Tag Archives: works

What if the world’s greatest works of art, when seen one after another, told a story?

What if the world’s greatest works of art, when seen one after another, told a story? A story of people, places, nature and motion. artCircles from Art.com brings you “Van Gogh to Rothko in 30 Seconds,” an epic journey of discovery through the world’s most inspiring art collection.

 

// Thx to Mara Mascaro

Why doesn’t brainstorming work?

From an interview with Jonah Lehrer, author of Imagine: How Creativity Works.

Why doesn’t brainstorming work? What should we do instead?

I think the failure of brainstorming is inseparable from its allure, which is that it makes us feel good about ourselves. A group of people are put together in a room and told to free-associate, with no criticism allowed. (The assumption is that the imagination is meek and shy — if it’s worried about being criticized, it will clam up.) Before long, the whiteboard is filled with ideas. Everybody has contributed; nobody has been criticized. Alas, the evidence suggests that the overwhelming majority of these free-associations are superficial and that most brainstorming sessions actually inhibit the productivity of the group. We become less than the sum of our parts.

However, in recent years, scientists have shown that group collaborations benefit from debate and dissent; it is the human friction that makes the sparks. (There’s a reason why Steve Jobs always insisted that new ideas required “brutal honesty.”) In fact, some studies suggest that encouraging debate and dissent can lead to a 40% increase in useful new ideas from the group.

You talk a lot about the benefits of cultural mixing. What legislative changes would encourage more of this?

More immigrants! The numbers speak for themselves. According to the latest figures from the U.S. Patent Office, immigrants invent patents at double the rate of non-immigrants, which is why a 1% increase in immigrants with college degrees leads to a 15% rise in patent production. (In recent years, immigrant inventors have contributed to more than a quarter of all U.S. global patent applications.) These new citizens also start companies at an accelerated pace, co-founding 52% of Silicon Valley firms since 1995.

Many of the anecdotes in Imagine have a disconcerting common theme of drugs or mental illness. Are creative people all doomed to be addicts or mad men?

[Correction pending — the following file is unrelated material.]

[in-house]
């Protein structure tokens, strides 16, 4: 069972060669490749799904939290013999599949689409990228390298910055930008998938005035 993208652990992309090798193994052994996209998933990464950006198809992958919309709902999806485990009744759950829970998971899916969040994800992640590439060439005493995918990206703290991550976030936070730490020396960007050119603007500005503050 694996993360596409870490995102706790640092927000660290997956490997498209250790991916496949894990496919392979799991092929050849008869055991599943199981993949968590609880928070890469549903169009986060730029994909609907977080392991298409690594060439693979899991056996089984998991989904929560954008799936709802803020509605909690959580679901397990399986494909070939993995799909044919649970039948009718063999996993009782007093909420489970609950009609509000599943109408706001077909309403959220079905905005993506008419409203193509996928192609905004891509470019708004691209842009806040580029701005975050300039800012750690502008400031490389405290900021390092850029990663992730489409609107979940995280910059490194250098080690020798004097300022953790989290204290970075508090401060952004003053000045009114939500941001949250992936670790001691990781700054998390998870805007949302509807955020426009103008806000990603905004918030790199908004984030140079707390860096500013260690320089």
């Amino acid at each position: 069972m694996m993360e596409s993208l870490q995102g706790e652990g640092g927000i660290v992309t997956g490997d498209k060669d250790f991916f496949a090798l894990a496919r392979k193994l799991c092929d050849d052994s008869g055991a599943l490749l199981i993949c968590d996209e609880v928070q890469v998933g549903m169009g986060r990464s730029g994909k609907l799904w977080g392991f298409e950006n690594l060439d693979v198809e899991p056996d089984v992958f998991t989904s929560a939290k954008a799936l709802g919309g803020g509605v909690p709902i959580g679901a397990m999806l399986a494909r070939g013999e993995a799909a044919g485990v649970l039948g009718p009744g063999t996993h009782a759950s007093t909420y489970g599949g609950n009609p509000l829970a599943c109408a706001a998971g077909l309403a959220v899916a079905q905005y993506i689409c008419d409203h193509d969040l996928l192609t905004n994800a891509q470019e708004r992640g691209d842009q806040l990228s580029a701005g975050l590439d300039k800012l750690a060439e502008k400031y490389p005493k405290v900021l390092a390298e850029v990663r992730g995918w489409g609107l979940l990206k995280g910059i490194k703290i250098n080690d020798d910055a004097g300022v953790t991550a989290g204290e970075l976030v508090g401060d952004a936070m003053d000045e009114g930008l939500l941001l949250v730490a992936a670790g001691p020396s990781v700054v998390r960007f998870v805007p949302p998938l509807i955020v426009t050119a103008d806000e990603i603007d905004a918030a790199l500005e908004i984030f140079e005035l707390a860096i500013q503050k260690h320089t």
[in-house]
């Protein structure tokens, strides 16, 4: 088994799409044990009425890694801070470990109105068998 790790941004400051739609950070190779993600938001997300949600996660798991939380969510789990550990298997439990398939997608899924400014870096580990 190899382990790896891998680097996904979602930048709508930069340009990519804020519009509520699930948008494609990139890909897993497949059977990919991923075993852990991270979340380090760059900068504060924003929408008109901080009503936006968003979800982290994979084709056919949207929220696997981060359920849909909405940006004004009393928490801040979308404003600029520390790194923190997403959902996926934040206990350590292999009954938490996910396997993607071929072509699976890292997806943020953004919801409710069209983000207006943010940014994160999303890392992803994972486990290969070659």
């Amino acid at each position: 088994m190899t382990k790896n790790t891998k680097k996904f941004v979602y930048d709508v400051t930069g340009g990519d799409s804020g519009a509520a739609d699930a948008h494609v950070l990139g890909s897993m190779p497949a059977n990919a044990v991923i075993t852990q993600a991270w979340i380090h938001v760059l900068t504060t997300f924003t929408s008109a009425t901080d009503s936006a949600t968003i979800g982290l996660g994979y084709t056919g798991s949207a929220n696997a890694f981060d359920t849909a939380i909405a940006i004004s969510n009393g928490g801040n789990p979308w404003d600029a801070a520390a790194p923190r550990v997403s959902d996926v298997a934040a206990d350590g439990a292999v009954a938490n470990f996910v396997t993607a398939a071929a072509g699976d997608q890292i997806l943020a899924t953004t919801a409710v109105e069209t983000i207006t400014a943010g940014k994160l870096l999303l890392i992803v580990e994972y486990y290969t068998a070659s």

I don’t think so. (Yo Yo Ma, for instance, is a very nice guy.) But I do think the prevalence of such stories reminds us that creativity is damn difficult, which is why those in the creativity business are always looking for every possible edge. That’s why many great writers experimented with amphetamines and why performers have always searched for compounds that let them get out of their head, silencing that voice that kills their spontaneity. In the end, of course, these chemical shortcuts rarely work out — there’s nothing creative about addiction. And that’s why I remained convinced that the best creativity booster is self-knowledge. Once we know how the imagination works, we can make it work better.

More Q&A at Mashable

 

Thx to Jesse Newhart

Isaac Newton Digital Library – 4,000 pages of his notebooks, drawings, and manuscripts

The largest collection of Isaac Newton’s papers has gone digital, committing to open-access posterity the works of one of history’s greatest scientist.

Among the works shared online by the Cambridge Digital Library are Newton’s own annotated copy of Principia Mathematica and the ‘Waste Book,’ the notebook in which a young Newton worked out the principles of calculus.

“Anyone, wherever they are, can see at the click of a mouse how Newton worked and how he went about developing his theories and experiments,” said Grant Young, the library’s digitization manager, in a press release. “Before today, anyone who wanted to see these things had to come to Cambridge. Now we’re bringing Cambridge University Library to the world.”

Approximately 4,000 pages of material are available now, and thousands more will be uploaded in coming months.

via Wired Science

 

From the Digital Library:

Cambridge University Library holds the largest and most important collection of the scientific works of Isaac Newton (1642-1727). Newton was closely associated with Cambridge. He came to the University as a student in 1661, graduating in 1665, and from 1669 to 1701 he held the Lucasian Chair of Mathematics. Under the regulations for this Chair, Newton was required to deposit copies of his lectures in the University Library.

A number of videos explaining aspects of Newton’s work and manuscripts are available from the Newton Project’s YouTube site.

 

One of his myriad accomplishments include a theory of light -- pictured above are notes on optics (prism) -- and his construction of the first reflecting telescope.